Eventually, your career took off with appointments as the General Counsel at HUD, and as a city solicitor who helped with immigration issues. Can you describe your experiences?
The White House Fellows program gave me an education on the world and lifted my profile in my professional life.  The Judicial appointment and election also changed the public perspective of me. Both of these appointments, including the Administrative Judge title, were avenues of increasing diversity in the workplace. Although I was flattered to have been asked to by Henry Cisneros, who is a trailblazer and friend, to become his General Counsel at HUD, I did not want to go to Washington, DC. Henry was persistent and I eventually agreed. By breaking another barrier—becoming the first minority General Counsel—I was determined to increase the numbers of minority and women lawyers hired, retained and promoted because of the shocking lack of diversity among the government attorneys. I have always felt that the inclusion of minorities and women is an important step to changing systemic bias that exists in most institutions. As Latinos, we need to select our own leaders and continue to help each other climb the ladder of success.

Your book’s title is curious, it suggests a lack of belonging. Can you discuss that?
The title of my book, “I am not from here and I am not from there/No soy de aqui, ni de alla,” is about being a Puerto Rican born and raised in New York. We are not accepted here because of stereotypes and prejudice and yet not accepted as Puerto Rican from the Islanders because we were born in the States. It begs the question so where do we belong? That is a difficult barrier to overcome. You continue striving for excellence, inclusion, and moving the agenda forward so there is equality for all. There are many examples of rejection on both sides of the Atlantic both professionally and community where Puerto Ricans resided.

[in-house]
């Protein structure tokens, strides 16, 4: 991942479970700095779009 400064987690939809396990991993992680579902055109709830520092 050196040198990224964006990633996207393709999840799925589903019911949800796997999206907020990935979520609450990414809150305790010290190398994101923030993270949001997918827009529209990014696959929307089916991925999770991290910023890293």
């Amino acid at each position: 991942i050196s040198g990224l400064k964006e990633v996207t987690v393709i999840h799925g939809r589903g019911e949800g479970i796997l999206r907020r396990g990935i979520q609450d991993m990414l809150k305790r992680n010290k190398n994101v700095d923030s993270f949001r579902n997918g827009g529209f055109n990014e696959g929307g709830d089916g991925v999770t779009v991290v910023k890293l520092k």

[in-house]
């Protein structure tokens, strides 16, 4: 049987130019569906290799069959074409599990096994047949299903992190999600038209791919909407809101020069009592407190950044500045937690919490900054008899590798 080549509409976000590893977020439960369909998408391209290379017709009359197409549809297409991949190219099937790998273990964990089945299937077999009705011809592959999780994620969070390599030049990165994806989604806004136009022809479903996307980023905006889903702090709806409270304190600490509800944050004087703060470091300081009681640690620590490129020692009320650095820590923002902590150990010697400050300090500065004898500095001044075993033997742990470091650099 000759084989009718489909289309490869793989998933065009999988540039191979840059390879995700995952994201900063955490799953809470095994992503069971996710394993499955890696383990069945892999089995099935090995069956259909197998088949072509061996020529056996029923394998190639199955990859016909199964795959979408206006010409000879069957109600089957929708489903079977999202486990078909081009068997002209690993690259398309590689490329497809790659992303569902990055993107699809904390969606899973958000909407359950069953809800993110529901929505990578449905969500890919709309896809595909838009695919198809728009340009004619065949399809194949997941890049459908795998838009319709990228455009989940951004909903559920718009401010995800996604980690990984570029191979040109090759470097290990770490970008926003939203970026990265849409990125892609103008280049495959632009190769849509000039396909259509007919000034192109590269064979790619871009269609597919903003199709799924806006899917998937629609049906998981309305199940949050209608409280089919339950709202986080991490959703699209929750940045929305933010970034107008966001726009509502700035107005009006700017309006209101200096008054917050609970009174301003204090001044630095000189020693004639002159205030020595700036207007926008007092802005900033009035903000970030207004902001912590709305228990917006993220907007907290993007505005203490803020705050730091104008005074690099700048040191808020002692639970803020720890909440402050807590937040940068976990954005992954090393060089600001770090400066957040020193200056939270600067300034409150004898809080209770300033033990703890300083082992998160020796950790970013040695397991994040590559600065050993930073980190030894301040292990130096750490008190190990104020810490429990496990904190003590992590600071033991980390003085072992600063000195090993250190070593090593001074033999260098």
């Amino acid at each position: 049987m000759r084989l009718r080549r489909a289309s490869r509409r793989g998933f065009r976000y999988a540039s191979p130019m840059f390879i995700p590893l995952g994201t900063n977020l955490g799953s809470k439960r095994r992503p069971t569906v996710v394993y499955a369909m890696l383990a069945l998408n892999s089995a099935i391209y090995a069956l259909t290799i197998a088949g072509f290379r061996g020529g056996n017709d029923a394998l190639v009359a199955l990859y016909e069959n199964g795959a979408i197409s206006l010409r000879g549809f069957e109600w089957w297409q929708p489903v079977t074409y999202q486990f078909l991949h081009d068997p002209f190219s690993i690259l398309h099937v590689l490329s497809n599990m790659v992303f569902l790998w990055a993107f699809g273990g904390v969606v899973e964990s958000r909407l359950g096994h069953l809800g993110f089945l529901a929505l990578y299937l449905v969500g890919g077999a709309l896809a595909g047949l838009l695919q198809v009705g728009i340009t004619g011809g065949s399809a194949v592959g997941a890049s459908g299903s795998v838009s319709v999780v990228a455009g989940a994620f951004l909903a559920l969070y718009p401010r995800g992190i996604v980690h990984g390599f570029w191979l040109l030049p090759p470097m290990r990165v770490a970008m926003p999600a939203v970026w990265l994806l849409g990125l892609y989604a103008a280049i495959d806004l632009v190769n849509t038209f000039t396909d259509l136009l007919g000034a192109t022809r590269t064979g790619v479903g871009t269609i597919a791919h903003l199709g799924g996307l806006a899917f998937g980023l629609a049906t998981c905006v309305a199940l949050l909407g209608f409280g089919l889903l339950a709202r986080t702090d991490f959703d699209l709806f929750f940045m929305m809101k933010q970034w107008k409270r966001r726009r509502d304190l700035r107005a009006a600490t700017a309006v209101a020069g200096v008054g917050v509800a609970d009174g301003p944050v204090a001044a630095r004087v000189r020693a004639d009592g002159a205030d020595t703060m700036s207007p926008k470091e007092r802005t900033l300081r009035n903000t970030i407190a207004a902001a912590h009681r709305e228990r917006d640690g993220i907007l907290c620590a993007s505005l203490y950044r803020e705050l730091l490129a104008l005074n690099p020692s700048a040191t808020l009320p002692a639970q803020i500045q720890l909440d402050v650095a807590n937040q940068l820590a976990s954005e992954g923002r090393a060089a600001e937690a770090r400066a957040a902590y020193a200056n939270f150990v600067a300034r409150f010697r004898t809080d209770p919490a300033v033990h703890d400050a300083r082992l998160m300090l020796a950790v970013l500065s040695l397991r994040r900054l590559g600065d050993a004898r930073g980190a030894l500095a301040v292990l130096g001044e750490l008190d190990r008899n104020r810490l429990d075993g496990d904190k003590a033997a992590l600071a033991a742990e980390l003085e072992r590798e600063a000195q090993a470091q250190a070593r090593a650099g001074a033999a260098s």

My parents lived most of their lives in Puerto Rico while I lived all of my life in the United States. I visited regularly since the age of 10 was educated in the issues of both countries, despite my professional capacity and assistance was there rarely an opinion they sought or cared particularly as you can see from the major Hurricane Maria. When they used my help it was limited to educate their officials and not my expertise which normally was ignored. That never gave me pause to keep trying wherever possible.

Do you think you achieved the American Dream?
Latinos positively contribute to the wellbeing of this great country. My story demonstrates some of the many ways, Latinos contribute to America. I hope that this book is seen in a bigger context than just my story. In the backdrop of the negative and racist attitudes about Latinos being only “criminals and rapists” my story is one of many, Latinos who work hard every day to put food on the table, house their families as best as they can and educate their children to have equal opportunities for the future. Isn’t that what everyone wants – the American Dream? History has eliminated most of our contribution and we fail to tell the story of how we have made America better.  My book will hopefully inspire young people to strive for a better life.